Wrapped around a pillar in BRIC’s gallery and approximately 20 feet tall, the chairs resemble a tree and act as a symbol of individuality, domesticity and communal exchange between Haitians and Dominicans. Also drawing on objects’ ability to elicit the complexities of a place, in his Made in Haiti series, the photograph below depicts how photographer Roberto Stephenson collects handmade objects from the streets of Port-au-Prince and sheds new light on their intricate detail and the creative ingenuity of people who make do with so little.
The final section of the exhibition, Memories of a Utopian Island and the Future, is a collaboration between Haitian-American artist Vladimir Cybil Charlier and Dominican-American artist Scherezade Garcia to be presented in BRIC’s Project Room. It features animated videos and installation that addresses various contemporary issues related to the diaspora. One such video is Conversation Thread, which sees the artists speaking French, English, Spanish, and Haitian Creole as their silhouettes intertwine. Lapin Dardashti writes, “Memories of a Utopian Island does not claim a sameness between the two countries. Indeed, numerous works in Bordering the Imaginary express distinct aspects of each nation … The countries maintain different cultures and modes of self-definition, but also share many cultural, economic, and historical notions that complicate the kinds of identities constructed by political powers.” Bordering the Imaginary aims to challenge these historically embedded categories, wrought as they often are by racist ideologies, through creativity and collaboration.
In conjunction with Goya’s lead sponsorship of the exhibition and as part of the company’s Goya Gives initiative, BRIC will facilitate an artist residency at the Orfanato Niños de Cristo orphanage in La Romana, located on the Dominican / Haitian border, and founded by Henry Cardenas and Marc Anthony of the Maestro Cares Foundation.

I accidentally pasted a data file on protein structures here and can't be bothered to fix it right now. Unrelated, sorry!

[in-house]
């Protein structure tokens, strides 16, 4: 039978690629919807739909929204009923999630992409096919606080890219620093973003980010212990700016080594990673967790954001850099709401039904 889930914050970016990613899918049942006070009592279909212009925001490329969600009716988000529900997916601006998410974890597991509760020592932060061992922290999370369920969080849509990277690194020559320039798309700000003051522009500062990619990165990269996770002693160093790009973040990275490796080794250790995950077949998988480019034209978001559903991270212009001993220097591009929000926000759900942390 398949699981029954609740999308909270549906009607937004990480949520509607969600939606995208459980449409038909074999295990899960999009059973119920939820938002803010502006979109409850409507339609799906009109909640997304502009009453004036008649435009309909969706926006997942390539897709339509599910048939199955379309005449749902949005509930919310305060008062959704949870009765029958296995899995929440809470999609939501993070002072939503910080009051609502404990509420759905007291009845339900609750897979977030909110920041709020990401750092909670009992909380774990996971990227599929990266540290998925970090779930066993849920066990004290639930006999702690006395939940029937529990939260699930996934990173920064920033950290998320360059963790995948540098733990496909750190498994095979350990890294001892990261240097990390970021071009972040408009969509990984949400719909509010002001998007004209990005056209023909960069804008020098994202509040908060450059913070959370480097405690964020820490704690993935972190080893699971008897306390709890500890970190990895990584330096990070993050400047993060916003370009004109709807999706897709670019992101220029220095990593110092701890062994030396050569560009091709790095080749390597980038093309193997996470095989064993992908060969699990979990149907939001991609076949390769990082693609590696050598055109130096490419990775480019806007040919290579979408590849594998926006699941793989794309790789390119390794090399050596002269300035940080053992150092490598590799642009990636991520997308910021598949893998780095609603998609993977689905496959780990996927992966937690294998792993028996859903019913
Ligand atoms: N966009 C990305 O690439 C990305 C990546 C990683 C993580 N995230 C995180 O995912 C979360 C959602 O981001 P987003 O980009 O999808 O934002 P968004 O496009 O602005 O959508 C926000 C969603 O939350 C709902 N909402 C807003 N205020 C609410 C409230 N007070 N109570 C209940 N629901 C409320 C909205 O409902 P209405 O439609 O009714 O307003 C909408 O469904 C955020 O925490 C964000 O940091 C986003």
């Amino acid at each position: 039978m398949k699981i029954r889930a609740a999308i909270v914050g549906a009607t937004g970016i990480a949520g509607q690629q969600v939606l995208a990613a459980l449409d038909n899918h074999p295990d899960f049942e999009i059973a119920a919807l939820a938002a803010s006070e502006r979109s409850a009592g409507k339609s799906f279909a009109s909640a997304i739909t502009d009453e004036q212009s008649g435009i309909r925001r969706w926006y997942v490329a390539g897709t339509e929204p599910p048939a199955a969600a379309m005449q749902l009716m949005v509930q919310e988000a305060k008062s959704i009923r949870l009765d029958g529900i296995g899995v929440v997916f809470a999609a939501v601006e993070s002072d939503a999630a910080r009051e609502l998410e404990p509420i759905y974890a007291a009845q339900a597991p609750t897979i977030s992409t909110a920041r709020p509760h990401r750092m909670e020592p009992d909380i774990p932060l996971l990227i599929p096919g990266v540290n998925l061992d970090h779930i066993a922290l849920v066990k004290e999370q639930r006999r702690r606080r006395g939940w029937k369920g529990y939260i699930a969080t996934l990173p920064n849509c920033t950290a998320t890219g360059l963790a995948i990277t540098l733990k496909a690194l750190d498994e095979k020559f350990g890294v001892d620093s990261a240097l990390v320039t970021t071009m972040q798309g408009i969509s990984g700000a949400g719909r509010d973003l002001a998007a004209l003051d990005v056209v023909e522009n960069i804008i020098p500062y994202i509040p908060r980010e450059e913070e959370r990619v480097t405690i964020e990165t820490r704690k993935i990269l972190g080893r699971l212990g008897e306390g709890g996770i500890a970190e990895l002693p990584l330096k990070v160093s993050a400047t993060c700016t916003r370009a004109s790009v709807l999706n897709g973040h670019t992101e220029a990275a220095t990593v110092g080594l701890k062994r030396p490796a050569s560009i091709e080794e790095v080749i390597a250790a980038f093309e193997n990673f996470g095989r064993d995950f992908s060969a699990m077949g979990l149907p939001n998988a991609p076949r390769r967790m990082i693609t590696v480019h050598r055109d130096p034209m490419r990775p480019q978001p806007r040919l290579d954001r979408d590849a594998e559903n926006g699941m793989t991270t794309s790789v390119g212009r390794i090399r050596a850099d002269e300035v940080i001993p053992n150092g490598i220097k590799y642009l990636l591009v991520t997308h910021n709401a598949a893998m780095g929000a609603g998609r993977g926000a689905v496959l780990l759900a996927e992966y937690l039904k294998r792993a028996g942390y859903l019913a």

“We are honored to be the lead sponsor of the new BRIC exhibition and value organizations like BRIC who share the same mission in bringing communities together,” said Rafael Toro, Director of Public Relations of Goya Foods.
Exhibiting artist iliana emilia garcía will travel to the Dominican Republic to spend time with the children and deliver hands-on art workshops over a number of days, with the sessions culminating in a group project for public installation. BRIC’s community investment begins in Brooklyn through our Arts for All approach but extends far beyond.
Free Public Programs
Coffee & Conversation: Bordering the Imaginary
Saturday, March 17, 12:00-1:00pm
The event features a gallery talk with curator Abigail Lapin Dardashti and exhibition artists Vladimir Cybil Charlier, Scherezade Garcia, Fabiola Jean-Louis, and Freddy Rodríguez, who will provide an in-depth discussion of the context surrounding the exhibition; free coffee included.
Facing Contemporary Hispaniola: Panel Discussion
Wednesday, April 4 at 7:00pm
Curator Abigail Lapin Dardashti moderates a panel discussion with exhibition artists Patrick Eugène, iliana emilia garcia, Alex Morel, and Nyugen E. Smith, who will discuss their work and offer perspectives on the relationship between Haiti and the Dominican Republic.
Free Tours for Groups & Individuals
Wednesdays, 10:30am & 11:30am
Visit BRICartsmedia.org/exhibitiontours for more information.
Haiti-NYC-DR: Reflections from the Diaspora
Saturday, April 28 at 4:00pm; Part of BRIC OPEN: Borders (April 26-29, 2018)
Four leading voices of from the Haitian and Dominican diaspora—including Suhaly Batista-Carolina, Edward Paulino, Albert Saint-Jean,and Ibi Zoboi—discuss their personal experiences of the relationship between the countries, the legacy of their intertwined histories, and the unique character of the Haitian and Dominican life in NYC, through a public program and essays. Essays available at bricartsmedia.org/Haiti-NYC-DR.
This program is presented in partnership with the Haiti Cultural Exchange.
Conference: Art and Literature in Contemporary Dominican Republic, Haiti, and their Diasporas
Thursday, March 15, 1:00-8:00pm at The Center for the Humanities at the Graduate Center, CUNY, 365 Fifth Avenue, Room C198, New York, NY
This conference, organized by Abigail Lapin Dardashti, explores the production of literature and visual art by contemporary artists and writers in Haiti, the Dominican Republic, and their Diasporas. More info at https://www.centerforthehumanities.org/programming
Bordering the Imaginary: Art From the Dominican Republic, Haiti, and Their Diasporas
Abigail Lapin Dardashti, Guest Curator
On view: March 15 – April 29, 2018 at BRIC House
Located at 647 Fulton Street (at Rockwell Place)
Opening Reception: March 14, 2018, 7-9pm
Sponsored by Goya